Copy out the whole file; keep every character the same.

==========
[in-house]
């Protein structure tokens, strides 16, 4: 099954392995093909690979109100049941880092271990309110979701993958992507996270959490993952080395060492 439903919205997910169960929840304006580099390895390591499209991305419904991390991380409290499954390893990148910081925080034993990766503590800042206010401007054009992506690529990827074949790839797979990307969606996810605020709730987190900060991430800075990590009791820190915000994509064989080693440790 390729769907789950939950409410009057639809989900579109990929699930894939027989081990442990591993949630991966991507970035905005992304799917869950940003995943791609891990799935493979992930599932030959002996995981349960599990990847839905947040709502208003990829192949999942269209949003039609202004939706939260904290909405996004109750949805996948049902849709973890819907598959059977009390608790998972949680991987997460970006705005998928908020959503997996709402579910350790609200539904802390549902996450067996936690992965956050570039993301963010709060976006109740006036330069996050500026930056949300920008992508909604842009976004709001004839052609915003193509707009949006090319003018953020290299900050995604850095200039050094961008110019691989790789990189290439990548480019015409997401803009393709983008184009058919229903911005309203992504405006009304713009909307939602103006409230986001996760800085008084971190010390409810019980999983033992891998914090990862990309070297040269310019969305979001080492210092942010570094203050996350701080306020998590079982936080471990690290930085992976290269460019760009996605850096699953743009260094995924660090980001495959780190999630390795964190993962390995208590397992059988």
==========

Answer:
[in-house]
């Protein structure tokens, strides 16, 4: 099954392995093909690979109100049941880092271990309110979701993958992507996270959490993952080395060492 439903919205997910169960929840304006580099390895390591499209991305419904991390991380409290499954390893990148910081925080034993990766503590800042206010401007054009992506690529990827074949790839797979990307969606996810605020709730987190900060991430800075990590009791820190915000994509064989080693440790 390729769907789950939950409410009057639809989900579109990929699930894939027989081990442990591993949630991966991507970035905005992304799917869950940003995943791609891990799935493979992930599932030959002996995981349960599990990847839905947040709502208003990829192949999942269209949003039609202004939706939260904290909405996004109750949805996948049902849709973890819907598959059977009390608790998972949680991987997460970006705005998928908020959503997996709402579910350790609200539904802390549902996450067996936690992965956050570039993301963010709060976006109740006036330069996050500026930056949300920008992508909604842009976004709001004839052609915003193509707009949006090319003018953020290299900050995604850095200039050094961008110019691989790789990189290439990548480019015409997401803009393709983008184009058919229903911005309203992504405006009304713009909307939602103006409230986001996760800085008084971190010390409810019980999983033992891998914090990862990309070297040269310019969305979001080492210092942010570094203050996350701080306020998590079982936080471990690290930085992976290269460019760009996605850096699953743009260094995924660090980001495959780190999630390795964190993962390995208590397992059988």